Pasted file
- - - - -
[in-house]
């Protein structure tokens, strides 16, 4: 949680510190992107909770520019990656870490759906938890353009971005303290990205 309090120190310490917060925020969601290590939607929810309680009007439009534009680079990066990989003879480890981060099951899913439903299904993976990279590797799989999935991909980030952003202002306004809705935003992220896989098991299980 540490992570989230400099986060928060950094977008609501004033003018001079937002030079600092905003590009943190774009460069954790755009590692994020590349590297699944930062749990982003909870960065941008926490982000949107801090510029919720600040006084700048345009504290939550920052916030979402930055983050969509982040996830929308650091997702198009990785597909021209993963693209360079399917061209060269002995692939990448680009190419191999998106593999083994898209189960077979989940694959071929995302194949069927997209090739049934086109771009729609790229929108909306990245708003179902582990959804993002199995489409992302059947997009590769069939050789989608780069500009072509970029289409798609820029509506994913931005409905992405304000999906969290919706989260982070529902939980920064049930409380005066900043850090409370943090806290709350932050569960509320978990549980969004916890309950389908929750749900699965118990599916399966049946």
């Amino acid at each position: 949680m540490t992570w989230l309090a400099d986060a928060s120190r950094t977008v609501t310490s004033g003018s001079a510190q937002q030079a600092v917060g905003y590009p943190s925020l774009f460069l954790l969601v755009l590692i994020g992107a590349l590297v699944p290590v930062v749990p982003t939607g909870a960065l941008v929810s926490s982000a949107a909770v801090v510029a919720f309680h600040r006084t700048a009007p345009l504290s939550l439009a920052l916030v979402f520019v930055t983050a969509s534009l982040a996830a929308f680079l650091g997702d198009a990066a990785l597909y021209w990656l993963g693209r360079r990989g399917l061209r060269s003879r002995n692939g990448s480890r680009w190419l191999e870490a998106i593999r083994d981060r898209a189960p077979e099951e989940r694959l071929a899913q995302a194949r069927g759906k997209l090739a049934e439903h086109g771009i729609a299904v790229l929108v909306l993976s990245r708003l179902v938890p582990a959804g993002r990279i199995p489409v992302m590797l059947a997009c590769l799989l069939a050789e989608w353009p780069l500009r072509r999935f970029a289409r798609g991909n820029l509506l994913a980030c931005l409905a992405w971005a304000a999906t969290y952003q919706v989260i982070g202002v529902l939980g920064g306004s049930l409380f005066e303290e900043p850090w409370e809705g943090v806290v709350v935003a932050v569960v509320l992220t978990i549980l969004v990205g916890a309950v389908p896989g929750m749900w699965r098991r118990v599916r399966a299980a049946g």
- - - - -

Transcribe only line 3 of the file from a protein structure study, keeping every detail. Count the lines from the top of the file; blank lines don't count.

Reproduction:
């Amino acid at each position: 949680m540490t992570w989230l309090a400099d986060a928060s120190r950094t977008v609501t310490s004033g003018s001079a510190q937002q030079a600092v917060g905003y590009p943190s925020l774009f460069l954790l969601v755009l590692i994020g992107a590349l590297v699944p290590v930062v749990p982003t939607g909870a960065l941008v929810s926490s982000a949107a909770v801090v510029a919720f309680h600040r006084t700048a009007p345009l504290s939550l439009a920052l916030v979402f520019v930055t983050a969509s534009l982040a996830a929308f680079l650091g997702d198009a990066a990785l597909y021209w990656l993963g693209r360079r990989g399917l061209r060269s003879r002995n692939g990448s480890r680009w190419l191999e870490a998106i593999r083994d981060r898209a189960p077979e099951e989940r694959l071929a899913q995302a194949r069927g759906k997209l090739a049934e439903h086109g771009i729609a299904v790229l929108v909306l993976s990245r708003l179902v938890p582990a959804g993002r990279i199995p489409v992302m590797l059947a997009c590769l799989l069939a050789e989608w353009p780069l500009r072509r999935f970029a289409r798609g991909n820029l509506l994913a980030c931005l409905a992405w971005a304000a999906t969290y952003q919706v989260i982070g202002v529902l939980g920064g306004s049930l409380f005066e303290e900043p850090w409370e809705g943090v806290v709350v935003a932050v569960v509320l992220t978990i549980l969004v990205g916890a309950v389908p896989g929750m749900w699965r098991r118990v599916r399966a299980a049946g």